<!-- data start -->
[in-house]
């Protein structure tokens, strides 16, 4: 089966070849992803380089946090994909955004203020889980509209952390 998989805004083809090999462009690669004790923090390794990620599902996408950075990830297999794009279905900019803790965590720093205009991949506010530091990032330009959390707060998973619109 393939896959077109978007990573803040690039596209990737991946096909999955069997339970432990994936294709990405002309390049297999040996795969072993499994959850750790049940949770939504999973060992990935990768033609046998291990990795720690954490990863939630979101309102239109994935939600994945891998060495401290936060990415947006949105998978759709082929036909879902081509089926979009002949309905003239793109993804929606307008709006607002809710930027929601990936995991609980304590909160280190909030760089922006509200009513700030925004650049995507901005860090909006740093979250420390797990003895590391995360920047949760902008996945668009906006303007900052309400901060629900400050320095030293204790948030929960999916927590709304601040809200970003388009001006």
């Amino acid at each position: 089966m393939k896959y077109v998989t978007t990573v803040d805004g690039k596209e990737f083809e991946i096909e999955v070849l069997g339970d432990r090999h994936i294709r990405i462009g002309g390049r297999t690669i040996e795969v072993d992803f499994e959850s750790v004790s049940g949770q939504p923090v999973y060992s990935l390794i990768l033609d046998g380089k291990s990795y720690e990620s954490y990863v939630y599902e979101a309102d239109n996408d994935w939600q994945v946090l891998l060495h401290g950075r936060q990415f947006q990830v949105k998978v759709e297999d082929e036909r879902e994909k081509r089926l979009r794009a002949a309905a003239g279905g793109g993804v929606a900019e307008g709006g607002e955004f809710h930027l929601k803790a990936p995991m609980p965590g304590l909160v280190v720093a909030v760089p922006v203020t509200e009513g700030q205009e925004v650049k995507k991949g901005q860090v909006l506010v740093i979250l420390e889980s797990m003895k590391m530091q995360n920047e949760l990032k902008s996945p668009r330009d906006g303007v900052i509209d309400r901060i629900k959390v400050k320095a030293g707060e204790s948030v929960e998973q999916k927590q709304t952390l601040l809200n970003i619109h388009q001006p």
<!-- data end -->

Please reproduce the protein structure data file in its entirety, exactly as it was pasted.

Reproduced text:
[in-house]
């Protein structure tokens, strides 16, 4: 089966070849992803380089946090994909955004203020889980509209952390 998989805004083809090999462009690669004790923090390794990620599902996408950075990830297999794009279905900019803790965590720093205009991949506010530091990032330009959390707060998973619109 393939896959077109978007990573803040690039596209990737991946096909999955069997339970432990994936294709990405002309390049297999040996795969072993499994959850750790049940949770939504999973060992990935990768033609046998291990990795720690954490990863939630979101309102239109994935939600994945891998060495401290936060990415947006949105998978759709082929036909879902081509089926979009002949309905003239793109993804929606307008709006607002809710930027929601990936995991609980304590909160280190909030760089922006509200009513700030925004650049995507901005860090909006740093979250420390797990003895590391995360920047949760902008996945668009906006303007900052309400901060629900400050320095030293204790948030929960999916927590709304601040809200970003388009001006």
């Amino acid at each position: 089966m393939k896959y077109v998989t978007t990573v803040d805004g690039k596209e990737f083809e991946i096909e999955v070849l069997g339970d432990r090999h994936i294709r990405i462009g002309g390049r297999t690669i040996e795969v072993d992803f499994e959850s750790v004790s049940g949770q939504p923090v999973y060992s990935l390794i990768l033609d046998g380089k291990s990795y720690e990620s954490y990863v939630y599902e979101a309102d239109n996408d994935w939600q994945v946090l891998l060495h401290g950075r936060q990415f947006q990830v949105k998978v759709e297999d082929e036909r879902e994909k081509r089926l979009r794009a002949a309905a003239g279905g793109g993804v929606a900019e307008g709006g607002e955004f809710h930027l929601k803790a990936p995991m609980p965590g304590l909160v280190v720093a909030v760089p922006v203020t509200e009513g700030q205009e925004v650049k995507k991949g901005q860090v909006l506010v740093i979250l420390e889980s797990m003895k590391m530091q995360n920047e949760l990032k902008s996945p668009r330009d906006g303007v900052i509209d309400r901060i629900k959390v400050k320095a030293g707060e204790s948030v929960e998973q999916k927590q709304t952390l601040l809200n970003i619109h388009q001006p």